Authorities in Uganda are introducing tougher preventive measures against the novel coronavirus as the number of cases in the country rose to 53 on Wednesday.
President Yoweri Museveni announced the new measures in an address to the nation, adding he will act harshly against those who disregard his instructions.
The new measures include banning people from exercising in public because they do it in groups without observing social distancing. They have also been reportedly jogging in large groups on roads.
“Stop exercising in public. If you want to exercise, do it in your house. Exercise in your rooms,” he said. The president has also instructed that no boda-bodas, or motorcycle taxis, are to be seen on roads after 2 p.m.
He also ordered the arrest of politicians giving out food to people because it endangers the lives of Ugandans by undermining the measures put in place against the coronavirus.
In addition, he asked landlords not to evict their tenants for defaulting on rent payments because at the moment they are not working.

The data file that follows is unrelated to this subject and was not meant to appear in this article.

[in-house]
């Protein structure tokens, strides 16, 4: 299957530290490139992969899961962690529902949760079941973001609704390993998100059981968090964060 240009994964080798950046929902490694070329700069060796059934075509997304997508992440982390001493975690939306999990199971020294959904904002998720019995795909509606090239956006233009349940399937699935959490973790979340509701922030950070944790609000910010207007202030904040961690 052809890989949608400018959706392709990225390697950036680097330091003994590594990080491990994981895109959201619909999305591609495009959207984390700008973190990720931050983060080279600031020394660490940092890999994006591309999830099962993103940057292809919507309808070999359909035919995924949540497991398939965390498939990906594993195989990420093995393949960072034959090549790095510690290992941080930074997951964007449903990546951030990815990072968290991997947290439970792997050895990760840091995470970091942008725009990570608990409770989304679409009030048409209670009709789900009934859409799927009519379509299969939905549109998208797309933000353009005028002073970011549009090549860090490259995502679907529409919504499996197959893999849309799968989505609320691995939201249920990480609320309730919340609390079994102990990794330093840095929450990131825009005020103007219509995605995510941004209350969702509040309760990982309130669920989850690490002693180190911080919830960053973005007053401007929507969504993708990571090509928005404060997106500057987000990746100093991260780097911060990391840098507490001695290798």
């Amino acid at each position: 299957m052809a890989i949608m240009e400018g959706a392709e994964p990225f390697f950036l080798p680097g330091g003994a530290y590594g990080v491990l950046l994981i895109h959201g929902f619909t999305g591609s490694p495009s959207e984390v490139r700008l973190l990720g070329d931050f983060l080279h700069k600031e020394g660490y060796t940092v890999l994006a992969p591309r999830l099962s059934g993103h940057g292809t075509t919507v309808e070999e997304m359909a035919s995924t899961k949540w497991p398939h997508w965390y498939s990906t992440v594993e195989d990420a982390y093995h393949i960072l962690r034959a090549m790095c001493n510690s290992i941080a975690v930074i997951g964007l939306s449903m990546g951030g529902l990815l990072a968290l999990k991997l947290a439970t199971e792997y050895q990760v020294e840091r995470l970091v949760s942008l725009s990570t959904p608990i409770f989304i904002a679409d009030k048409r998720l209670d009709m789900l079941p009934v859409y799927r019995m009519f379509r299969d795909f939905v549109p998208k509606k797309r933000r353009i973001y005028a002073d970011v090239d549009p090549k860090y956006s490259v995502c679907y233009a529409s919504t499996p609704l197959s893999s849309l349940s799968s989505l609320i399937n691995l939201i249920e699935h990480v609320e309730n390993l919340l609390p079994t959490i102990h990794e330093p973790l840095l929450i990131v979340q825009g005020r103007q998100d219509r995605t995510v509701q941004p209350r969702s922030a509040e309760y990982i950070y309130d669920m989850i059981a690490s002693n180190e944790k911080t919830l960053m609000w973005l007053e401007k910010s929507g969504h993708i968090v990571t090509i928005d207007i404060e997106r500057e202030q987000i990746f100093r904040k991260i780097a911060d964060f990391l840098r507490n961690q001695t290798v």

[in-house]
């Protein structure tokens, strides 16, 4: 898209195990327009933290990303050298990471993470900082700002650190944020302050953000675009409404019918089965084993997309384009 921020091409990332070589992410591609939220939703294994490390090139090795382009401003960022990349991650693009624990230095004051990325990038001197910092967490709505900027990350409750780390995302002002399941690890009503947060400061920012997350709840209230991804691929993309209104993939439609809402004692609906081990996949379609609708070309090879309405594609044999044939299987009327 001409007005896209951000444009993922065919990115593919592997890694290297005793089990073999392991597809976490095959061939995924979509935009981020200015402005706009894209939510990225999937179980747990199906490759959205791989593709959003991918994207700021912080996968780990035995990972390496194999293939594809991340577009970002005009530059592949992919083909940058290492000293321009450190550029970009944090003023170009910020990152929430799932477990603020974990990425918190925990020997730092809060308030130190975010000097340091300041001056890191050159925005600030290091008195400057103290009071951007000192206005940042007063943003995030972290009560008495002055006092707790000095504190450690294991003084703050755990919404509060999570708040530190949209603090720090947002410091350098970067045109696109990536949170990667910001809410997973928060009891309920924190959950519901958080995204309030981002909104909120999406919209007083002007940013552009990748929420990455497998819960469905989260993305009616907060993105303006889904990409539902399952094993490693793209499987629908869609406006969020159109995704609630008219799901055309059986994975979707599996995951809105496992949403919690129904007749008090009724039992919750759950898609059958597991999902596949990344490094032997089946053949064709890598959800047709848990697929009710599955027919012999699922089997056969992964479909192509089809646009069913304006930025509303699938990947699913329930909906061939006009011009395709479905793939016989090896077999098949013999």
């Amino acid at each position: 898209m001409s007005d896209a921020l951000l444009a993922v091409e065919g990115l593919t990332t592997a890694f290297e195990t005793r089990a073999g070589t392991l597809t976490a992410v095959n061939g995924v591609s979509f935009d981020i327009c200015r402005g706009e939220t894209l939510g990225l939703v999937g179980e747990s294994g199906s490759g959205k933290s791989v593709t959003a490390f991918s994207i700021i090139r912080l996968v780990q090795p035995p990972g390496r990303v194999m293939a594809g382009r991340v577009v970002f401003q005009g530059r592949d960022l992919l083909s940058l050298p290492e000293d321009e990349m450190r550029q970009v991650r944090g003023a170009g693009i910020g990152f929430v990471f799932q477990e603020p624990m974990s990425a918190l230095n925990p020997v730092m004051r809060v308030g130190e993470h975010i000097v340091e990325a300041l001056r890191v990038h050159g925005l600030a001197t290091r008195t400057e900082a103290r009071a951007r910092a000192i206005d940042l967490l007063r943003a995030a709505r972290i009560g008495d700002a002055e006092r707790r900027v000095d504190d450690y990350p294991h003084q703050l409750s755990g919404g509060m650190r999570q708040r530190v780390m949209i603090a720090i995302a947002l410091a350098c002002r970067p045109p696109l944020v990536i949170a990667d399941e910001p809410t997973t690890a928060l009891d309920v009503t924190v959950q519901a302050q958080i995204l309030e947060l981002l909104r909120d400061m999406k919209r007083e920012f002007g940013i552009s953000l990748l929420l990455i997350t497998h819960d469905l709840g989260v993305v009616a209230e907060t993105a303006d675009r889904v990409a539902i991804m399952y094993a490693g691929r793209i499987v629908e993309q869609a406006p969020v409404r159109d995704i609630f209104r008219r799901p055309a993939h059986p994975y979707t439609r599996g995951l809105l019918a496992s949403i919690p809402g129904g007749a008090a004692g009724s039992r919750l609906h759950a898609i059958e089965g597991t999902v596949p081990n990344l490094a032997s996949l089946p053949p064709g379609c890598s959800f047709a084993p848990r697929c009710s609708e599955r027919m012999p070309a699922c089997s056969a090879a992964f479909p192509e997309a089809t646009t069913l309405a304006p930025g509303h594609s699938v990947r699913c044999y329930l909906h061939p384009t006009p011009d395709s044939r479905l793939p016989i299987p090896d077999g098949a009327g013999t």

Museveni said it was unfortunate that members of the police and army were severely beating people who were not following his preventive measures such as the curfew and not gathering in groups.
He has threatened to severely punish whoever is caught doing so.
''Stop beating people. I do not want to see policemen and soldiers beating people. Beating people is not acceptable. When you do that, you give a bad image of our security personnel,” he added.
His comments came after a public outcry over security personnel beating people who defy the curfew he imposed about two weeks ago. Some people have been admitted to hospitals after being severely beaten.
At the same function, Health Minister Jane Aceng provided the latest figures on COVID-19 victims.
She said that so far, they have tested 3,600 people, of which 53 were positive.
They include nine who were identified at Entebbe International Airport upon their return after they were found to have high temperatures, 26 identified while in quarantine and 13 who had the opportunity to interact with the public.
This article was originally published by AA.